It’s difficult to define or describe Allen’s comedy. There is a touch of the surreal in its rampant silliness. It also contains a great deal of his well-established self-deprecation. Allen’s humor works so well in Sleeper because a great deal of it is focused inward at himself, and no part of the character of Miles Monroe is off limits. One recurring joke is that everything Miles held to be true has been scientifically proven false: tobacco has massive health benefits as do deep fried foods and hot fudge. In one of the better scenes, Miles is shown a number of historical artifacts from the distant past and asked to explain them. Miles takes the opportunity to distort history as much as possible, claiming that Charles de Gaulle was a well-known chef and broadcasts of Howard Cosell were used as punishment for lawbreakers.

And the point of all this is? Entertainment, pure and simple. There’s not a great deal of meaning behind anything that happens in this film, but there’s not supposed to be. It’s all here strictly to be funny, and it succeeds in the main. Sleeper is silly stuff, but it’s really good silly stuff. I get how someone wouldn’t like Allen’s brand of humor, but it works for me.

It’s worth saying that I’d have been moderately happy with any of Allen’s early comedies. I think Sleeper is the best of them, but Take the Money and Run, Everything You Always Wanted to Know About Sex, Bananas, and Love and Death are all funny, too and all work on the same sort of level.

Why to watch Sleeper: Woody Allen in his early, all-funny days.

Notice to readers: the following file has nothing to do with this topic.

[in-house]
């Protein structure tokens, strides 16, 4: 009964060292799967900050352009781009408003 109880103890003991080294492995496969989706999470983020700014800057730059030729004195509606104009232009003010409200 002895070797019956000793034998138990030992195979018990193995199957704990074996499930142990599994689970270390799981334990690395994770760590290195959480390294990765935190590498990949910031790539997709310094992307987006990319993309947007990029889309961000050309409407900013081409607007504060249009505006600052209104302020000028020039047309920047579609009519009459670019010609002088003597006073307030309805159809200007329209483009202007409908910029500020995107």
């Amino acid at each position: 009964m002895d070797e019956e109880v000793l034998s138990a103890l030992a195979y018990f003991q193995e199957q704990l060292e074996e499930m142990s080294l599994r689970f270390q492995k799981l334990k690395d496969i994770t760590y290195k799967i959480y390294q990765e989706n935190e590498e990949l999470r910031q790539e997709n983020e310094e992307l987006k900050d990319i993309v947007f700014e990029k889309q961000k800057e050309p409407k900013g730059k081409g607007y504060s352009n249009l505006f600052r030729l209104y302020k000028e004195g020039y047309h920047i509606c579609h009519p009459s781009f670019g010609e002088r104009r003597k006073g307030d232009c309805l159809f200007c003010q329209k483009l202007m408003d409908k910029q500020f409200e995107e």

Why not to watch: If you don’t like Woody Allen’s comedy, you certainly won’t like this.

2 comments:

  1. Of all the films on the list I believe this is the first one I ever saw. I watched it on broadcast TV sometime around the mid 70s. I wasn't old enough to understand what the silver balls were doing, but I at least understood that they were fun. I got the joke when Allen had a larger ball than all the others.

    What little I remember of this movie (hey, it has been almost 40 years) jibes with the silliness you mentioned (running over the nose with a steamroller, the aforementioned health benefits of cigarettes, etc.)

    And I agree that Take the Money and Run ("I was the cello player in my high school's marching band"), Everything You Always Wanted to Know About Sex (not really based on the book - I read it when I was a teen), and Bananas (Hey, is that Sylvester Stallone?) are also fun. I haven't seen Love and Death. That's his Bergman parody, isn't it?

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    1. It is. It has my single favorite Woody Allen line in it:
      "I want three children."
      "Yes, one of each."

      There are moments in his films that are truly inspired idiocy, and that's what I like about him. I never feel guilty laughing at his films.